Talking History presents: Saying the Unspeakable in Museums

Talking History and Museums Galleries Australia SA Presents: Saying the Unspeakable in Museums

Join us for a special Talking History session. To celebrate International Museums Day, a panel of guests from four very different Adelaide museums will share with you some of their most intriguing objects. See below for more details on panel members.

Entry is Free, book online here. 

Parking is available at the Torrens Parade Ground.

Nic Brown is Collections Manager at the Flinders University Art Museum. Over the past 50 years, Flinders University has collected original works of art with a focus on Aboriginal and Torres Strait Islander art, Post-object and Documentation art, Australian political posters, and European prints. Smaller collections include paintings and works on paper by non-Indigenous Australian artists; indigenous collections from Papua New Guinea, North America and Africa; and a body of Japanese Ukiyo-e prints. Flinders University Art Museum houses over 8000 pieces, making it one of the largest University art collections nationwide and is a rich tapestry of artistic and cultural history.

Tony Kanellos is Cultural Collections Manager at the Botanic Gardens and Curator of the Santos Museum of Economic Botany. He is responsible for the museum and its exhibition program along with the library, archives and art collection. Since joining the Botanic Gardens in 2004, Tony has been involved in the restoration and refurbishment of the Museum of Economic Botany, the publication of its story and its collection and the revival of the exhibition program. Tony has curated and presented 16 exhibitions in the Museum of Economic Botany and recently edited and published two books on the Museum and Garden’s collections – Imitation of Life and Out of the Past – both books went on to win ‘best book’ at the Museums Australasia Multimedia & Publication Design Awards (MAPDA) awards (2014 and 2015). He was also the coordinator of the effort that saw the Botanic Gardens of South Australia, become the first institution outside of the United States to gain accreditation by the American Alliance of Museums.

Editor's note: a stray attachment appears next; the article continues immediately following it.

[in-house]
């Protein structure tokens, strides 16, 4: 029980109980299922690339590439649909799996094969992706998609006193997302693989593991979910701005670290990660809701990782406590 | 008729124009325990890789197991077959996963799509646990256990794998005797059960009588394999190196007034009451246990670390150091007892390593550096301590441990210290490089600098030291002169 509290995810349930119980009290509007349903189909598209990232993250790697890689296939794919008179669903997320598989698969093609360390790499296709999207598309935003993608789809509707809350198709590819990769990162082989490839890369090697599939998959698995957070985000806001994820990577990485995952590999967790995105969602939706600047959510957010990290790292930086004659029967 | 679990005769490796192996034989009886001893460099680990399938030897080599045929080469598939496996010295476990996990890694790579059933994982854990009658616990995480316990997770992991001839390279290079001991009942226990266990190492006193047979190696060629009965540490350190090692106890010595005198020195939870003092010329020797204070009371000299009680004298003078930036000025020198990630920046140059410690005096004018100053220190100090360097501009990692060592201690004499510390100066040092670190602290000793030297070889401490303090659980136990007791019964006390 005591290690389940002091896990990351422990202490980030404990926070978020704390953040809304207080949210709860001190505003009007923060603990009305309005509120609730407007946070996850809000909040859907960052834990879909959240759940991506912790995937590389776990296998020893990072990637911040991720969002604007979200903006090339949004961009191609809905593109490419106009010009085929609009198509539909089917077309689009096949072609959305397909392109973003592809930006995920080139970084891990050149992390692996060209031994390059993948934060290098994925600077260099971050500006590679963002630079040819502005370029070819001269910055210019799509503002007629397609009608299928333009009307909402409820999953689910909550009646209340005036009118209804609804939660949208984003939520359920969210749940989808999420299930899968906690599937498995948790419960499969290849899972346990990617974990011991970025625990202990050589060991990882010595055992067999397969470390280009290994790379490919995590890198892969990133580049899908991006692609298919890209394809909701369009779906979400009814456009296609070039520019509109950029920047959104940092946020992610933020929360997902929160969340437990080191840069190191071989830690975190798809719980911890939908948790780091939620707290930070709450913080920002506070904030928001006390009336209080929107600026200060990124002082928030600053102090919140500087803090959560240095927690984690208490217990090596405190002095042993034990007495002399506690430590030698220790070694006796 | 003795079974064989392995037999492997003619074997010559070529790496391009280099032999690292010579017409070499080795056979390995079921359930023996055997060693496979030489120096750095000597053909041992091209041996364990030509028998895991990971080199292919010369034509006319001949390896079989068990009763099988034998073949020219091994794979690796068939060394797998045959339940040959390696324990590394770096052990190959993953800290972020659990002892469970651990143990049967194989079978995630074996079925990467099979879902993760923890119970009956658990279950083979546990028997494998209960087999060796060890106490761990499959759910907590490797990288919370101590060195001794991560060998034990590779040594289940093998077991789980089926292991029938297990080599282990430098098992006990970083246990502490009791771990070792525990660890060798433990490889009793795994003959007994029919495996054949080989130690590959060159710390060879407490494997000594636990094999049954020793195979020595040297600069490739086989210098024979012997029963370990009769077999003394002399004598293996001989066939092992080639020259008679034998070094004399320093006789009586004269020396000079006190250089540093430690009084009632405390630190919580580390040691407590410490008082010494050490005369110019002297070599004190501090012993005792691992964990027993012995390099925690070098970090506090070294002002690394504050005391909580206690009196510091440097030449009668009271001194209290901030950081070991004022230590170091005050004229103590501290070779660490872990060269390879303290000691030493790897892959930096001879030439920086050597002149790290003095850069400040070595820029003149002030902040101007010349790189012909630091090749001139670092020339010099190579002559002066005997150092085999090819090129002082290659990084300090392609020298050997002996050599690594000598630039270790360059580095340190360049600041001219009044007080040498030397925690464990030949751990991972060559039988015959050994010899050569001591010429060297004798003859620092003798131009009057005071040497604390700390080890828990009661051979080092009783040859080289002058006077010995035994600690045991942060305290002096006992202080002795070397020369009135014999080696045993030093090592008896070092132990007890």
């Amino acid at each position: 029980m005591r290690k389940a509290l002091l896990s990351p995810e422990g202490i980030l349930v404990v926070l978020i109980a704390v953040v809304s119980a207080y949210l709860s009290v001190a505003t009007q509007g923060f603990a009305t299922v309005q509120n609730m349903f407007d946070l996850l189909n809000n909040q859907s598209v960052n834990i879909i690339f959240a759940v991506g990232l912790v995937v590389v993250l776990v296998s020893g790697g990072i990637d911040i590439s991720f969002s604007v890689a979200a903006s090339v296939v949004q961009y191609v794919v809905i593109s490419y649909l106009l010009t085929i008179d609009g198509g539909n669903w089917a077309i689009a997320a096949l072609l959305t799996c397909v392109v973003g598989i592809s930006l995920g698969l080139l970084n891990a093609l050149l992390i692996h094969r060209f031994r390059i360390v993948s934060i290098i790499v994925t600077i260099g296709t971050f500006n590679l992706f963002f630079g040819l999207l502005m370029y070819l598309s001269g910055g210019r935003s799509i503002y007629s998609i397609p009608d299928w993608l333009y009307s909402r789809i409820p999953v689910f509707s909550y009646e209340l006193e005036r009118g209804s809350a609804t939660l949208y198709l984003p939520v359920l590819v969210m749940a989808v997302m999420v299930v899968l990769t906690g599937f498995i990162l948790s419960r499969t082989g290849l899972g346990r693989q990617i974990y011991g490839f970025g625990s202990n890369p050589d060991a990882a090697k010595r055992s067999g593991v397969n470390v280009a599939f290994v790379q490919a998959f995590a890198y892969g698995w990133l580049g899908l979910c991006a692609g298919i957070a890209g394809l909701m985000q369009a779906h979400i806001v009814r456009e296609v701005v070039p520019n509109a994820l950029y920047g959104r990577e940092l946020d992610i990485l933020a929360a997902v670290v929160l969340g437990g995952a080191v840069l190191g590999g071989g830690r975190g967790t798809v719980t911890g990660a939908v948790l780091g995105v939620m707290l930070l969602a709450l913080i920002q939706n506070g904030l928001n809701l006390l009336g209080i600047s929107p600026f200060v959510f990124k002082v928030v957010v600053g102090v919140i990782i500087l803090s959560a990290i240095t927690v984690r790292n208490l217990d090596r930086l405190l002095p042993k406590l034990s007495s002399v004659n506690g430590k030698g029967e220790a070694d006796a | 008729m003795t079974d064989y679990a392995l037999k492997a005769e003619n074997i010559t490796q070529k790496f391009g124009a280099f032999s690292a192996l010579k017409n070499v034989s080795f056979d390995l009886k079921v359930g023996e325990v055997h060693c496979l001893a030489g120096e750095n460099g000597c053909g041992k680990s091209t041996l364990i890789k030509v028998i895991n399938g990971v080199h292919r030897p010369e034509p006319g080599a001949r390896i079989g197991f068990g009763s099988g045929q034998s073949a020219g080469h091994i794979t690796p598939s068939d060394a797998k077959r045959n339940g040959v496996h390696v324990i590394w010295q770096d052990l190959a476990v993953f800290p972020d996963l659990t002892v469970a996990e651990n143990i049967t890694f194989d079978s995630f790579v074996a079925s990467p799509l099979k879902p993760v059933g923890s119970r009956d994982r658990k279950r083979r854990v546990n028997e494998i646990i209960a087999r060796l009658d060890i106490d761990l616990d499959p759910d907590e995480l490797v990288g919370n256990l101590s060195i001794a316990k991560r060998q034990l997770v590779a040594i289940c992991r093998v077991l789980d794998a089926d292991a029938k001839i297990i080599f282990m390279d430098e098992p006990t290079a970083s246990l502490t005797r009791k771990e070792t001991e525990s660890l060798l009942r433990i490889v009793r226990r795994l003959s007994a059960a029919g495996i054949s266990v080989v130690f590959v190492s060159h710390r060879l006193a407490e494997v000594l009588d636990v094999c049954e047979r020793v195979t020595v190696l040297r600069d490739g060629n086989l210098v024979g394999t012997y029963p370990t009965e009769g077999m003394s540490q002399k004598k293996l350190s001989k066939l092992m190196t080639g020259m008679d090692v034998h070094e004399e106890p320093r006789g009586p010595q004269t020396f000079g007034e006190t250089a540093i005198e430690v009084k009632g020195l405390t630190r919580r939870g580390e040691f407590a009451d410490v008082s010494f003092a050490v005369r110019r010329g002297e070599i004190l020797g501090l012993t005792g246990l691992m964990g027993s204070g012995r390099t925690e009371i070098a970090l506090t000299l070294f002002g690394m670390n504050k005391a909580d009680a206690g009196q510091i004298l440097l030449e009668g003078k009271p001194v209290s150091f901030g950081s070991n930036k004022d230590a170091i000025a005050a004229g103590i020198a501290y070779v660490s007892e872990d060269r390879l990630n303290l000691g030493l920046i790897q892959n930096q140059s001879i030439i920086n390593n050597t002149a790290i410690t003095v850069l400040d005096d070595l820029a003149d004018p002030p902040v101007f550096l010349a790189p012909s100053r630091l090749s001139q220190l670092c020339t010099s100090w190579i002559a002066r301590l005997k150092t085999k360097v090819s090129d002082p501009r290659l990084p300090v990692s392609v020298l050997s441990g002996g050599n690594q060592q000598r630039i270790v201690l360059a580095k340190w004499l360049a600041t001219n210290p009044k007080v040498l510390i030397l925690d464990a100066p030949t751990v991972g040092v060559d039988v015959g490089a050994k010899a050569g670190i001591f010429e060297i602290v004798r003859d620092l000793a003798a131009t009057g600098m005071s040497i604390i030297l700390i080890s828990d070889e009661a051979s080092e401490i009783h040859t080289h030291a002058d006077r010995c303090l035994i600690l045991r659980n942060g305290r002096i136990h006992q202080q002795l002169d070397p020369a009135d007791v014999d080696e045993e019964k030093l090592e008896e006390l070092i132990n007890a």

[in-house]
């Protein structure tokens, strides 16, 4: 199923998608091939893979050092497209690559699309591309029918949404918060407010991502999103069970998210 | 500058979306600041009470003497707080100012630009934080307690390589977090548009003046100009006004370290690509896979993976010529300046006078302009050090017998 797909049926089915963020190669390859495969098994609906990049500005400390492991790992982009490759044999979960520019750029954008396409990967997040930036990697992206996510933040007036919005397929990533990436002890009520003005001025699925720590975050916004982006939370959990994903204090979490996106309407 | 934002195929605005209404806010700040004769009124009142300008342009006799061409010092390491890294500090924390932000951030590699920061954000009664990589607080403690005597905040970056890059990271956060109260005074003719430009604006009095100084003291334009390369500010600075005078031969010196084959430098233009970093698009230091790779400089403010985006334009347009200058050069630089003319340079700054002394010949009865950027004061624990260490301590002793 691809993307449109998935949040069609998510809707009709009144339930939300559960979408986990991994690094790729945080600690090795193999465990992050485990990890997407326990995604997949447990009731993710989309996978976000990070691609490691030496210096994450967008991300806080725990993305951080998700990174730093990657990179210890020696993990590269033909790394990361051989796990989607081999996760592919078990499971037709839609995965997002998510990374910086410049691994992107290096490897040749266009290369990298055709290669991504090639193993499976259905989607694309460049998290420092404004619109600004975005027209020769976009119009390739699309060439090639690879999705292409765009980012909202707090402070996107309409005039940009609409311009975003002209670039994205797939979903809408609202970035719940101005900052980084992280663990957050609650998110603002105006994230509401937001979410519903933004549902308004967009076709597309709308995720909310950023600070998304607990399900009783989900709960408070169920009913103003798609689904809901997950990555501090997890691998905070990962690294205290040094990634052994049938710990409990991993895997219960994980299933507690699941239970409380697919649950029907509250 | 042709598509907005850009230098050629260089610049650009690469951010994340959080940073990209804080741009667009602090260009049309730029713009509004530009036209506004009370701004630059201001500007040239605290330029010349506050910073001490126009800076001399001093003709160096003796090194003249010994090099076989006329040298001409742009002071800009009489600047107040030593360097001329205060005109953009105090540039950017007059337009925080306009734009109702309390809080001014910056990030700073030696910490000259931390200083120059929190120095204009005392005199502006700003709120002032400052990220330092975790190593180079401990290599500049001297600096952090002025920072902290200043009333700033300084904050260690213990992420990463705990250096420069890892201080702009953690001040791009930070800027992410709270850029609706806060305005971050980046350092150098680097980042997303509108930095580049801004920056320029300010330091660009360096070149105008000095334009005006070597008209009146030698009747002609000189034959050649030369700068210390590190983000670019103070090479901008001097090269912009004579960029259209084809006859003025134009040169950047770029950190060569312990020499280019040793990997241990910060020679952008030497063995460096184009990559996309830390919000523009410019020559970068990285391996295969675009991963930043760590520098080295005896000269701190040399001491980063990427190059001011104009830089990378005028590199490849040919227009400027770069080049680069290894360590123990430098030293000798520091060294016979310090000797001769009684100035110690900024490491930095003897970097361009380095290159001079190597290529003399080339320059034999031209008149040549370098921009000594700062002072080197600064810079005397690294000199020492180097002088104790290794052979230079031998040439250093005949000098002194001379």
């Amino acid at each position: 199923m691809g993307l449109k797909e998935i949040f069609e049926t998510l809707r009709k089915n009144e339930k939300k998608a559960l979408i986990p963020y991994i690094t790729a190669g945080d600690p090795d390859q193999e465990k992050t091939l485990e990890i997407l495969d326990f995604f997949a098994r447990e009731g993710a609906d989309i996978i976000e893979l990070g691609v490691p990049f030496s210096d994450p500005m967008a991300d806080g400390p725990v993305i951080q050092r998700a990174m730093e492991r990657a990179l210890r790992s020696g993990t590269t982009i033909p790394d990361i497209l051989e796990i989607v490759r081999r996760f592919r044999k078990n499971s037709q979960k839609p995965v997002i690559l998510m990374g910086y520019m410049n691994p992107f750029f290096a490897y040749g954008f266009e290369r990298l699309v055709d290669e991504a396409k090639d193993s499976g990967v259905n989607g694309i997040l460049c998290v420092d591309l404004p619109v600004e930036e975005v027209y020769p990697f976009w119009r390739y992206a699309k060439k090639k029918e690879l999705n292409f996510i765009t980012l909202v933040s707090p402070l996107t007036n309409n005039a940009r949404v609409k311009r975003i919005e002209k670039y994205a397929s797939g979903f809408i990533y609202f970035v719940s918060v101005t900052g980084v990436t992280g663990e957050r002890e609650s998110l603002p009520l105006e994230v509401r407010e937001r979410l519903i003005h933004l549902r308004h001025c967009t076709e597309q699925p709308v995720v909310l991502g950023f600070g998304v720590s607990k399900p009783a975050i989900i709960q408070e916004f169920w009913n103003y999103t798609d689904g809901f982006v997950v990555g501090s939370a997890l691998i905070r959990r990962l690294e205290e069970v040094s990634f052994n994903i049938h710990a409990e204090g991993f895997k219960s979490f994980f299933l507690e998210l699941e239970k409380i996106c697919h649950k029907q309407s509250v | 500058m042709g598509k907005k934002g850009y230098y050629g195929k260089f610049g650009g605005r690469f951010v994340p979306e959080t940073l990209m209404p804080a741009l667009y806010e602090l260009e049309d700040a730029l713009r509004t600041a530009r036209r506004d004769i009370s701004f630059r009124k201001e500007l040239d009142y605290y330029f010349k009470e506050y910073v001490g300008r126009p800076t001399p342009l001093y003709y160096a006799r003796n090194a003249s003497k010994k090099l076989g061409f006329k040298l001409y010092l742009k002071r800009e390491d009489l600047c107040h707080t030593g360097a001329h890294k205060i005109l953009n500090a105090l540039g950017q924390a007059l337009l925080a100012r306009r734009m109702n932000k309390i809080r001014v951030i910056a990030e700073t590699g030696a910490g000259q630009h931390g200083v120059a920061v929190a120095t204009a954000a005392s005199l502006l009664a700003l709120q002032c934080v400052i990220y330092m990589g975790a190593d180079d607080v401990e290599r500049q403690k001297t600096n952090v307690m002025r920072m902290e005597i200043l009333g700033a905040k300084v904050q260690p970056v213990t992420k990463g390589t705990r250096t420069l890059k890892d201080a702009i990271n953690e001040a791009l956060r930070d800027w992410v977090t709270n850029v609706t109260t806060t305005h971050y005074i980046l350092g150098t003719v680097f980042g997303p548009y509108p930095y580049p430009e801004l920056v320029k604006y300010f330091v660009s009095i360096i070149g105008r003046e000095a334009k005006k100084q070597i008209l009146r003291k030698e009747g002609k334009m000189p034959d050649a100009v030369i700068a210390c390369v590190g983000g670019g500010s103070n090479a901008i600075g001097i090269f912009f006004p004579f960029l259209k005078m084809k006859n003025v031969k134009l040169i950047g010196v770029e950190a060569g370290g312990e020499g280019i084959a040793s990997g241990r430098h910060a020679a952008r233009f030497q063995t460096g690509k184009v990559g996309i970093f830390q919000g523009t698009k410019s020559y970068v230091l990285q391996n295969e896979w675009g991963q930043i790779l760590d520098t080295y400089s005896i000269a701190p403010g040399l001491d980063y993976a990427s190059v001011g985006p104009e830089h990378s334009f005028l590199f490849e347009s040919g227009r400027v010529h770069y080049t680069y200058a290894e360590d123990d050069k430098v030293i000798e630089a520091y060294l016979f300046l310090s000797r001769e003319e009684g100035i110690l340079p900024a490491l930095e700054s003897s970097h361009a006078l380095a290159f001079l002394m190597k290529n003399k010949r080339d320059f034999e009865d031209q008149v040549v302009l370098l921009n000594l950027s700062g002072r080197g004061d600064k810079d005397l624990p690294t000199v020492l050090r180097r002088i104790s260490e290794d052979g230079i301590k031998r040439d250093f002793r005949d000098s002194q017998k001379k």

Major Christopher Roe is Manager of the Army Museum of South Australia at Keswick Barracks, Adelaide. He graduated from the Royal Military College, Duntroon in December 1987 and has served in Australian Army roles for most of the following years. This included some fifteen years as a Regular Army infantry officer with a variety of postings around the country, research and analysis roles with the Defence, Science and Technology Group. He has been at the Army Museum since February 2014, and this has enabled him to match a passion for military history with his regular employment, one of all those all too rare but very valuable confluences where work and interest match closely. Public speaking is an important function of the Museum, and Major Roe speaks regularly to a variety of audiences around Adelaide on the Museum itself, and on other related military history topics.

Helen Trepa is the Collection Coordinator of the Performing Arts Collection at the Adelaide Festival Centre and works with the collections of South Australia’s great performers and theatres. Previously she was the curator of 20th Century Immigration at the Australian National Maritime Museum and Registrar at Rouse Hill House, Historic Houses Trust of New South Wales.